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Summary:

The Department of Energy quietly announced this month (hat tip Green Inc) that Korean electronics giant LG can’t use the Energy Star logo for over a dozen of its refrigerators starting in the new year. The decision was a result of findings of multiple independent labs […]

The Department of Energy quietly announced this month (hat tip Green Inc) that Korean electronics giant LG can’t use the Energy Star logo for over a dozen of its refrigerators starting in the new year. The decision was a result of findings of multiple independent labs that found the fridges didn’t save enough energy or money, says the DOE.

To that I say: good. It’s about time that the DOE and the EPA take appliance energy efficiency and its voluntary Energy Star program more seriously. While I applaud the Energy Star program, it pales in comparison to the energy efficiency programs of many countries in Europe, and the EU is working on even tougher regulations. I can’t forget Guardian columnist George Monbiot’s sneering response to a speech from Department of Energy Secretary Steven Chu at the Copenhagen climate negotiations in which Chu pointed to appliance energy efficiency as a new avenue for green technology in the U.S.

Over the past year the DOE and the EPA have come under criticism for failing to properly track and audit the Energy Star program. Under the DOE’s own audit of the Energy Star program it found that the Energy Star ratings for some products were “not accurate or verifiable” because of weak oversight by the agency, reported the New York Times in October.

So the fact that DOE has now turned its attention to LG’s fridges is part of a larger attempt to beef up the auditing for Energy Star. The DOE says that manufacturers of certain Energy Star appliances have until January 8, 2010 to show they are in compliance, and after that “the DOE will begin aggressively enforcing these reporting requirements, including seeking civil penalties or fines.” I hope the trend continues as appliances that don’t actually deliver energy savings but carry the Energy Star label are just plain detrimental to the whole program.

But there are, and will continue to be, growing pains for a new Energy Star program with teeth. LG, of course, says the audit is unfair, because the DOE has started asking for a specific test that LG wasn’t aware of (for a good description of the details see Green Inc’s piece), and LG has responded with a lawsuit. If the DOE issues more bans and fines, expect to see a lot more of these lawsuits in 2010. Note to appliance makers: Just spend the extra money to make these products clearly in compliance with Energy Star — it’s really bad PR to file lawsuits over greenwashing a product. And you don’t want Greenpeace up in your grill.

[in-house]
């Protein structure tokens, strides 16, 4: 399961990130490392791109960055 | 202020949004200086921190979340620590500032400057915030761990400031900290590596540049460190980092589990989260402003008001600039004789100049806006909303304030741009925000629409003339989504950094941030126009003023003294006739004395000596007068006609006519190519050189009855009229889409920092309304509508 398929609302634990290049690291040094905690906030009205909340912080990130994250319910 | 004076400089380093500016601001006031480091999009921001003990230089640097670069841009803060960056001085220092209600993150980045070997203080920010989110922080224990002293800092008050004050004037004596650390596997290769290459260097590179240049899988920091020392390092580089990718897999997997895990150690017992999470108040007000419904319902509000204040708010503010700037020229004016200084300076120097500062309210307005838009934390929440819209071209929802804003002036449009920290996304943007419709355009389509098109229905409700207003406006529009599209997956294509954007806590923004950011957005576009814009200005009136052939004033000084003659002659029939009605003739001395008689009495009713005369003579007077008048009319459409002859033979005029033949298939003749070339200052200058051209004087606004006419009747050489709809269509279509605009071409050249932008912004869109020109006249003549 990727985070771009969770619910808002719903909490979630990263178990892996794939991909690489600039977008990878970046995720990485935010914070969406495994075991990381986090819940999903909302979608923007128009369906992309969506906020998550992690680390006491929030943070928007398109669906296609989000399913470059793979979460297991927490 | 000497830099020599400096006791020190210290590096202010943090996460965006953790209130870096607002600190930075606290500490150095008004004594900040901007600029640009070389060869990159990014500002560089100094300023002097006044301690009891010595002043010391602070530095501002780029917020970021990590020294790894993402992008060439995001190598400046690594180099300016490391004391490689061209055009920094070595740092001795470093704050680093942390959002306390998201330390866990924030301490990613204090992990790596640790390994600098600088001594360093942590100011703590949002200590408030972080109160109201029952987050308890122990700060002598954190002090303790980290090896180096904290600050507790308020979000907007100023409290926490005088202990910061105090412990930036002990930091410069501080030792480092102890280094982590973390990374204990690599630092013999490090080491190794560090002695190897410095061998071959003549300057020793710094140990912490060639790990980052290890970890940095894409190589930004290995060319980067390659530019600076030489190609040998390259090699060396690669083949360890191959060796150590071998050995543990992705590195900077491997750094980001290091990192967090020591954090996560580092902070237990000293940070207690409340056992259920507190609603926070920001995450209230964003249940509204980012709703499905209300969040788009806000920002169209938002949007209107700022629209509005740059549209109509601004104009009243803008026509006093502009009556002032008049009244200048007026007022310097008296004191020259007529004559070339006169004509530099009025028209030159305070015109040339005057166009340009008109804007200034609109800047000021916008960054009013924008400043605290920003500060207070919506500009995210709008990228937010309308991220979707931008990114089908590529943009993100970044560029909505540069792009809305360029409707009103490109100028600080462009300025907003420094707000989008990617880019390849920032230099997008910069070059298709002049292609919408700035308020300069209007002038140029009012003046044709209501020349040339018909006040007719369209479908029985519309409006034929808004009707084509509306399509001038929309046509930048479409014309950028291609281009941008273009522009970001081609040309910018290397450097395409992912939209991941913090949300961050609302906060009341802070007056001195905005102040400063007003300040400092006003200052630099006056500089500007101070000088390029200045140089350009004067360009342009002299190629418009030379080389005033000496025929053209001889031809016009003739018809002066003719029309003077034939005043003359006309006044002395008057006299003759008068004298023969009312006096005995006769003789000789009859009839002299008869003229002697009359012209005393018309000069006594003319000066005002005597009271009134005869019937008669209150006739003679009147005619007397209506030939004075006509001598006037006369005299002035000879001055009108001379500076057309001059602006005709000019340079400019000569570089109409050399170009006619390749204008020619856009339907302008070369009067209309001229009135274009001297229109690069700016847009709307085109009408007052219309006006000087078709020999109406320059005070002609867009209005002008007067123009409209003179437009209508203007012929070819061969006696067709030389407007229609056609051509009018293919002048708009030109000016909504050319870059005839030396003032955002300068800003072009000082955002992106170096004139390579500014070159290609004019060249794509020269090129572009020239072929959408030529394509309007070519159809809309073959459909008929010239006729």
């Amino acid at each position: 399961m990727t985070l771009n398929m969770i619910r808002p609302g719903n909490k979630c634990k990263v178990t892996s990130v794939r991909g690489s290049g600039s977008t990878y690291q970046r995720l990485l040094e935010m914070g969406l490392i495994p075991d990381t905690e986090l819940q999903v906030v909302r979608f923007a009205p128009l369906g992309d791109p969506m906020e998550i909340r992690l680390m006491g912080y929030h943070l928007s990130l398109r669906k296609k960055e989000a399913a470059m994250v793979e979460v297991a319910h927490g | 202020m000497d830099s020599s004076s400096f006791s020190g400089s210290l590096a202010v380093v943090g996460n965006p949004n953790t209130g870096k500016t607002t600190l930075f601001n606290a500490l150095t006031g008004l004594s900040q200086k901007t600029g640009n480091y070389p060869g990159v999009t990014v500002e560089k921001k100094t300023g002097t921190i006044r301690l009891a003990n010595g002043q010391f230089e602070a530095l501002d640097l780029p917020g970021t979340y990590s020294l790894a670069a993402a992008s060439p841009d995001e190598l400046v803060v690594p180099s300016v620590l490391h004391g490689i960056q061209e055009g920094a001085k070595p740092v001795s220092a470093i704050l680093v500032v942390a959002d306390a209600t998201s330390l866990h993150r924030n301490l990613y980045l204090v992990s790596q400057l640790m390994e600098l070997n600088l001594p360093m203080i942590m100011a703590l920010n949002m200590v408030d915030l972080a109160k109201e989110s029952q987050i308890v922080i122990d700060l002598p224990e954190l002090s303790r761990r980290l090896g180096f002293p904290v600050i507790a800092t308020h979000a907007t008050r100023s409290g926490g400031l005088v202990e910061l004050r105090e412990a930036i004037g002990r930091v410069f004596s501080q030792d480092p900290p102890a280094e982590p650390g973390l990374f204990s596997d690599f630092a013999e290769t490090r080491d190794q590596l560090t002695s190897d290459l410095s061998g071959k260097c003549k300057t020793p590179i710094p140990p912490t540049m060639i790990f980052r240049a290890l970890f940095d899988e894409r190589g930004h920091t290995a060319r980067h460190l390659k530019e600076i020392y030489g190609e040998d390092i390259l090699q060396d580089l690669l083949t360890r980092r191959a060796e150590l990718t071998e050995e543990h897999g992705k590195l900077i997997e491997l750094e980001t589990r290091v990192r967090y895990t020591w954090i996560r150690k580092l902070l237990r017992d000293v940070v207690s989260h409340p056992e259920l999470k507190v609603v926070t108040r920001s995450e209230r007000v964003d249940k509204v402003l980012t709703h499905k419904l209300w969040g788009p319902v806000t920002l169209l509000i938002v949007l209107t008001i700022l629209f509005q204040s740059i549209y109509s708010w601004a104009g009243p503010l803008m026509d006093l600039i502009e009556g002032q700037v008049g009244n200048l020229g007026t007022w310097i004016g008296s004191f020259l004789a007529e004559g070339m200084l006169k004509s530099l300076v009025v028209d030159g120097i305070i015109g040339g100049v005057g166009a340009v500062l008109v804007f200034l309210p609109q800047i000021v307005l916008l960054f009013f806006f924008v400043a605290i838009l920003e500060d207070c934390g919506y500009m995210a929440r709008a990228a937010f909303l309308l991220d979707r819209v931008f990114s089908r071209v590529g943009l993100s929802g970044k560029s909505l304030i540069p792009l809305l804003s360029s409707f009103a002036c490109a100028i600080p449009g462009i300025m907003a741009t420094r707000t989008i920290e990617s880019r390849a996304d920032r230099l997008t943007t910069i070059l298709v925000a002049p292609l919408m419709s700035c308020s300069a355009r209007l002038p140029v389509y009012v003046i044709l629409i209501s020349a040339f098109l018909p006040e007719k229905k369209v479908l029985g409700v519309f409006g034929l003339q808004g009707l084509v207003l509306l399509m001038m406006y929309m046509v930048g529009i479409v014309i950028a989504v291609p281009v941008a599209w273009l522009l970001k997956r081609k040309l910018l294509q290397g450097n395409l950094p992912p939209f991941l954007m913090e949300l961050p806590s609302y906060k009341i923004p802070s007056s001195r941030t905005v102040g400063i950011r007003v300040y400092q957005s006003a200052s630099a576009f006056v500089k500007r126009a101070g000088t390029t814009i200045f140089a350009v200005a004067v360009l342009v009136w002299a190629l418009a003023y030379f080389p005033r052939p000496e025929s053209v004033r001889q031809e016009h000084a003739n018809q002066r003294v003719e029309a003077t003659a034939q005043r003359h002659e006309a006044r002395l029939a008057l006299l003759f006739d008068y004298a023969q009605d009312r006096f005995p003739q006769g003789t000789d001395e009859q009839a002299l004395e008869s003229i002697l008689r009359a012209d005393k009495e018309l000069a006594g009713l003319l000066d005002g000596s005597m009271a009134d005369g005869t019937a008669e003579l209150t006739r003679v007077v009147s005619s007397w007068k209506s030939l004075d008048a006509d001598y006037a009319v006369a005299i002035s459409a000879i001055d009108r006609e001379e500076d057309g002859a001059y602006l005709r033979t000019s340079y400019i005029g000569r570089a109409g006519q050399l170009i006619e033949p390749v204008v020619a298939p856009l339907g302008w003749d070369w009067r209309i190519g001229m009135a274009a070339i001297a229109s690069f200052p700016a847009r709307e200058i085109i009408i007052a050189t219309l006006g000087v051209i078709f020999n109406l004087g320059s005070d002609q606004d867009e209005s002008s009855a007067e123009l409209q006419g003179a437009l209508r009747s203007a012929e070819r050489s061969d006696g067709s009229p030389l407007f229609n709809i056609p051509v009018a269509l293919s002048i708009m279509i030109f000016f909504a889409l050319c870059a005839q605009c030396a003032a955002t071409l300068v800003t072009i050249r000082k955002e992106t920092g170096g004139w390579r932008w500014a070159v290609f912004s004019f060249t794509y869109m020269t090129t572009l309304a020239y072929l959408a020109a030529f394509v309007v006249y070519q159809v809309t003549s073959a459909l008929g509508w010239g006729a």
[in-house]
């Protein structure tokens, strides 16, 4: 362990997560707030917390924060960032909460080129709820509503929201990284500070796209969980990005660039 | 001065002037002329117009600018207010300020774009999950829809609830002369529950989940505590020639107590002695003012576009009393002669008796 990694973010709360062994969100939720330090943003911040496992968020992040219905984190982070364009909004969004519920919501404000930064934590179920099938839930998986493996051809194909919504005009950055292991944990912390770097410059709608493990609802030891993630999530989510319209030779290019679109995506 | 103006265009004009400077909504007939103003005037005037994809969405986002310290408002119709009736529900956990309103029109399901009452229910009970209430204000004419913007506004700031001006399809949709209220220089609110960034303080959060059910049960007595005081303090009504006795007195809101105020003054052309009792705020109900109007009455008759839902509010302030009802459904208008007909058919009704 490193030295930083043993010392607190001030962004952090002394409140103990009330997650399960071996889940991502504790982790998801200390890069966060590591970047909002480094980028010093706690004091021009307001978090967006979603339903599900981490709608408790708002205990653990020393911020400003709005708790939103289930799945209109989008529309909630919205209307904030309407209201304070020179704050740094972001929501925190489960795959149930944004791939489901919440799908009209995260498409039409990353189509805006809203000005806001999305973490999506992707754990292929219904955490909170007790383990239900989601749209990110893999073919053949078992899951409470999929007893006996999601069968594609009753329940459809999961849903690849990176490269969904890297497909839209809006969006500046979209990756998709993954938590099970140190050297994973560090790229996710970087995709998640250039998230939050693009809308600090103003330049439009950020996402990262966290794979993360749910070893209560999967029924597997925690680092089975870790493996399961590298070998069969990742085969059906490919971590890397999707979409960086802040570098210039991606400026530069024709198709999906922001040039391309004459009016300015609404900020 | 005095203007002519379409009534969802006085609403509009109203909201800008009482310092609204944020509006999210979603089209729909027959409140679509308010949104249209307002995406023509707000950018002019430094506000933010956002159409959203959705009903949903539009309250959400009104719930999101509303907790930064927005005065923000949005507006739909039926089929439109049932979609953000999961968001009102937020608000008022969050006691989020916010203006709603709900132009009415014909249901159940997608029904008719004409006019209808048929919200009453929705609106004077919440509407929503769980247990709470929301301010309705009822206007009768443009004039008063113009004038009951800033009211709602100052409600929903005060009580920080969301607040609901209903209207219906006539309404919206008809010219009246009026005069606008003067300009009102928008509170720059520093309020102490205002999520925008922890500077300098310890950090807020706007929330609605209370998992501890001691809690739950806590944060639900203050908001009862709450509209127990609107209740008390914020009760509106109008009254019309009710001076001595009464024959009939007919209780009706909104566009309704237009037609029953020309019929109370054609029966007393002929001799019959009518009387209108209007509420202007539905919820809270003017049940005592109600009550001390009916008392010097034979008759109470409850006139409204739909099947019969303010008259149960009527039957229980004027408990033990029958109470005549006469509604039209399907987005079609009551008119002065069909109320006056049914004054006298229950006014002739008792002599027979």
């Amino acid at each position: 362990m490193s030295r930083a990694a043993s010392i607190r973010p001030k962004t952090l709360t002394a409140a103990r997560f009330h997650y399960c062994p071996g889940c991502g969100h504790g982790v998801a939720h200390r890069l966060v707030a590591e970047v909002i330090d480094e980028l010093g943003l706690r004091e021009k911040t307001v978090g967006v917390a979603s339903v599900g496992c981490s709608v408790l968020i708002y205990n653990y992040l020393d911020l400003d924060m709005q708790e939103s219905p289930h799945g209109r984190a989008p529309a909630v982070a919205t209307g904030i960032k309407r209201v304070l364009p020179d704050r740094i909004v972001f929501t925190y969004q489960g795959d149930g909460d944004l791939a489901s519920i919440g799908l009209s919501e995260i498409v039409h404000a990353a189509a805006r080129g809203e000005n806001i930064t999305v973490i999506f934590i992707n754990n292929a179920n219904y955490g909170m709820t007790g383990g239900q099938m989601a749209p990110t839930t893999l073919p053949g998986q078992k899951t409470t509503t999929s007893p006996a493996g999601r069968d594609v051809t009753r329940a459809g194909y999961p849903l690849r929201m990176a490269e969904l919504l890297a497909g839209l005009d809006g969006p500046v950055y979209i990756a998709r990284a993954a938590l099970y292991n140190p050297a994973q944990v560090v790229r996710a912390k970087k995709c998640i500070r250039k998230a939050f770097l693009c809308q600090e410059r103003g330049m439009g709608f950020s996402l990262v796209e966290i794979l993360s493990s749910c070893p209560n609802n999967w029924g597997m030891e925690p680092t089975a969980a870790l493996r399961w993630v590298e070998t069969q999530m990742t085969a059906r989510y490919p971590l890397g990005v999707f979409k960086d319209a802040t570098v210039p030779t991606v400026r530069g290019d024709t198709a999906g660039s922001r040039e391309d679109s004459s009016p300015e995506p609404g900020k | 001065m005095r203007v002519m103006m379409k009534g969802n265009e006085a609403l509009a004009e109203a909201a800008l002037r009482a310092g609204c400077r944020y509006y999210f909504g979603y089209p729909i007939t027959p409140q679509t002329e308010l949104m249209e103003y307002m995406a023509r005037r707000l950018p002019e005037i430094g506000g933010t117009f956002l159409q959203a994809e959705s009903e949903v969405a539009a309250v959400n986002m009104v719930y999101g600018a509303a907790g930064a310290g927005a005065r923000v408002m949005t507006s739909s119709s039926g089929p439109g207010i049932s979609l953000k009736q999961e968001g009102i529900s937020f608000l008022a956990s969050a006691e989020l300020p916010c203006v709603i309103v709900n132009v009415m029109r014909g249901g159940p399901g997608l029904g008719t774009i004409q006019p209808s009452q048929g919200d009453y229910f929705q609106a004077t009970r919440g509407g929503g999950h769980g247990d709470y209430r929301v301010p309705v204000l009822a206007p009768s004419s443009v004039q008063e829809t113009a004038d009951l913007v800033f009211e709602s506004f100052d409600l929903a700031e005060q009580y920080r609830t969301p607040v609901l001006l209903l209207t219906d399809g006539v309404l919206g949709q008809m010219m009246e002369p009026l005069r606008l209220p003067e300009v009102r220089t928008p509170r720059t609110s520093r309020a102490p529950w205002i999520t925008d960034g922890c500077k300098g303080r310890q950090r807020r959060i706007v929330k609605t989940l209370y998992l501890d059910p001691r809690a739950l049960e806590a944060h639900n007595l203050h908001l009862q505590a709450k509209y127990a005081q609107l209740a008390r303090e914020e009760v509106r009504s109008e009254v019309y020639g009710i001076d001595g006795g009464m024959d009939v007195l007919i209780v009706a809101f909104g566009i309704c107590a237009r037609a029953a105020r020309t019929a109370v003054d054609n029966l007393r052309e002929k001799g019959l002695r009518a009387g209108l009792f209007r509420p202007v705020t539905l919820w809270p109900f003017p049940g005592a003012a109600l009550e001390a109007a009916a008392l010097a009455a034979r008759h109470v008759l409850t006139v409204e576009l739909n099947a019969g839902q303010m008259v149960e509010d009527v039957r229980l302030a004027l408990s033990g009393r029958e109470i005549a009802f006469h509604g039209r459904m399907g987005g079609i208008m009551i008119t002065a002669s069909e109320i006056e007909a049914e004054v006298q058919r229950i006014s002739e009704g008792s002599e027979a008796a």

Image courtesy of law_keven’s photostream Flickr Creative Commons.

  1. I wouldn’t necessarily crap on appliance manufactures. Through self interest, energy efficiency for appliance have increased significantly. It’s important to see whole picture! Please check out this blog post @:

    http://freemarketmojo.wordpress.com/2009/12/21/self-interest-and-energy-efficiency/

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  2. Good! Nice to see the DoE cracking down companies that flout its labeling programs. Reminds me of some LED makers that came under fire for cooking up their own Lighting Facts labels earlier this year – http://greeninc.blogs.nytimes.com/2009/10/01/led-scofflaws-abuse-lighting-label/

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  3. As I’d mentioned over at the NY Times article, this is a big deal given the voluntary nature of the Energy Star program and the fact LG isn’t reportedly living up to what it signed up for. It will be interesting to see if more manufacturers start to get scruntized by the DOE. If you want further details on this story, check out the coverage we did: http://www.earthtechling.com/2009/12/lg-doe-go-to-energy-star-war-over-french-frigs/

    Cheers,

    EarthTechling

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  4. Rather than waste money on a lawsuit against DOE, LG should simply work towards improving the efficiency of their products. The Energy Star label is a great way for consumers to identify energy efficient products.

    If you’re interested in efficiency standards and green tech, heck out http://www.greencollareconomy.com. It has hundreds of case studies on emerging green technology. It’s also the largest b2b green directory on the web.

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  5. [...] — the EPA was supposed to be beefing up its program, and back in December had cracked down on Korean electronics giant LG saying that it couldn’t use the Energy Star logo for over a dozen [...]

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  6. [...] audit of their energy performance, but the label comes at a time when federal agencies have faced criticism for failing to properly track and audit the Energy Star program. A Department of Energy audit of the Energy Star program found that the Energy Star ratings for [...]

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